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Blog Privacy Policy & Disclaimers Explained

English: A troll sockpuppet to illustrate the ...

Even if your blog isn’t what you consider to be your “full-time job” it does contain information that is available for anyone anywhere to access whenever they want. Because of this, there are certain legal loose ends you need to tend to so that you don’t end up getting caught in any legal crossfire should someone feel you misled them with information that you did, or didn’t, provide. This doesn’t mean you need to rush out and hire a lawyer, but you do want to take a few minutes to make sure that you have all your ducks in a row. This is where privacy policies, disclaimers, and disclosures come into play.

The Privacy Policy


Facebook to target ads based on what mobile apps we use

Image representing Facebook as depicted in Cru...

Image via CrunchBase

Do you use your Facebook account to log onto places like LinkedIn and Yelp from your phone?

If so, get ready to start seeing ads in your mobile device’s Facebook News Feed that will be targeted based on your mobile app usage.

Here’s how it will work, according to the Wall Street Journal: if you like to play Zynga Inc.’s “Words with Friends,” your mobile News Feed will soon target you with ads for yet more Zynga games.

By joemorris

Facebook Safety: How to Protect Yourself from Online Dangers

facebook engancha

Image via Wikipedia

In our world today, it’s likely that you’ve heard of a little website by the name of “Facebook.” And if you haven’t, then you probably have been living under a rock. So with the phenomenon that is the largest social networking platform on the web, we are provided the chance to be more connected than ever before—and although being connected via Facebook allows for convenience, fun and other great opportunities, it unfortunately also fosters the misfortune of encountering individuals who aren’t connected for the same, good intentions as you…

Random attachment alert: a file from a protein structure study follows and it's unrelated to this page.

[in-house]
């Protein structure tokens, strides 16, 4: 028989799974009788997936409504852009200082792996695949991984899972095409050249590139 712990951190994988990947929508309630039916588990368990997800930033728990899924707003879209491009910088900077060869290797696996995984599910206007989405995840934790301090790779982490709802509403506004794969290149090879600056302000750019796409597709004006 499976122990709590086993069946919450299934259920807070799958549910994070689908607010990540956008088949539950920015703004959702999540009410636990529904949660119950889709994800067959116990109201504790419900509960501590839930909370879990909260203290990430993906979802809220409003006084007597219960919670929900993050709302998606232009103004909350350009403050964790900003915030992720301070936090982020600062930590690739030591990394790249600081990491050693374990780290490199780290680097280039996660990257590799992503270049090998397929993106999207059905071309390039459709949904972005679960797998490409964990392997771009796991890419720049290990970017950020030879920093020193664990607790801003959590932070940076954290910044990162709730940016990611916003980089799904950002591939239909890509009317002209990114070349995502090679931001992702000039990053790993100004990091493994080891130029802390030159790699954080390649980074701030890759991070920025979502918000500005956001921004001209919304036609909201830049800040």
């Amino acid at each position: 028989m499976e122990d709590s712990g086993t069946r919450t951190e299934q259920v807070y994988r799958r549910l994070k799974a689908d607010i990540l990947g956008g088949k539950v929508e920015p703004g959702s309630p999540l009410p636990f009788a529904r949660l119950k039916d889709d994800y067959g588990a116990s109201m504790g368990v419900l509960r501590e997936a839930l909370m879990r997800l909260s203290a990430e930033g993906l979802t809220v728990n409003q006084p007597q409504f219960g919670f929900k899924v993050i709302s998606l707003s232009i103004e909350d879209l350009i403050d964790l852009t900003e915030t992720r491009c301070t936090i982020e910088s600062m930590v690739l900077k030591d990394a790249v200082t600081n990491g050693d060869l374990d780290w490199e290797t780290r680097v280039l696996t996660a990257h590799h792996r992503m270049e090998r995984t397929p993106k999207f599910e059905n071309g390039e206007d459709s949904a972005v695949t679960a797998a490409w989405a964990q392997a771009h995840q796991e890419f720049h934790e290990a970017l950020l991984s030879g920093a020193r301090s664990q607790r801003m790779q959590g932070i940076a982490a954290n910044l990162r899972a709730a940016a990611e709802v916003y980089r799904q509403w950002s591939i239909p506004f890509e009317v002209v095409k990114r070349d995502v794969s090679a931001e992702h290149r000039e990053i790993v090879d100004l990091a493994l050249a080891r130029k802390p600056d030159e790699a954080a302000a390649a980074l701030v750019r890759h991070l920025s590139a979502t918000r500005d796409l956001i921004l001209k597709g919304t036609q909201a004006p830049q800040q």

Because the internet creates a place where anonymity is easy to obtain and take advantage of, you never know who you could be interacting with…or who could be checking out every detail of your Facebook profile. So before logging on to post pictures, write on a friend’s wall or “like” the page of your favorite band, be sure to check out the following ways that you can protect yourself on Facebook:


Google+ Gets Facial Recognition

Google is rolling out a new feature called “Find My Face” to Google+ users allowing them to opt-in to a new facial recognition feature for photos shared on the service.  Of course this isn’t the first foray Google has made into the facial recognition arena, they have offered the feature on Picasa Web Albums for a little more than three years. The feature is not available to all Google+ users yet , but Google has decided to alert users to the presence of the new feature instead of just turning it on.

Find My Face options dialog


How To Set Up Facebook Subscribe

Facebook Notifications

Image by dannysullivan via Flickr

Article From HuffingtonPost Written By Mandy Jenkins 

When Facebook launched its Subscribe feature in mid-September, quite a few journalists sighed in relief. This, we thought, is what we needed: A way to communicate with a larger audience of readers while maintaining a somewhat private personal life behind a friend wall. I’m sure it’s a great option to other professionals, celebrities and wannabe celebrities as well.

I enabled subscriptions the day they launched, mostly to test it out. After all, who would be interested in reading the occasionally inane updates of a non-famous non-reporter? More than 9,000 subscribers later, I found out.

In the six weeks since, I’ve found some things I like and dislike about the feature. This ongoing experiment has helped me to formulate a few tips that may help anyone who wants to use this feature.


600,000+ Facebook Accounts Get Hacked Per Day

If an unauthorised party has logged into your Facebook account, then you’re far from alone.

New official statistics revealed by the social networking giant reveal that 0.06% of the more than billion logins that they have each day are compromised.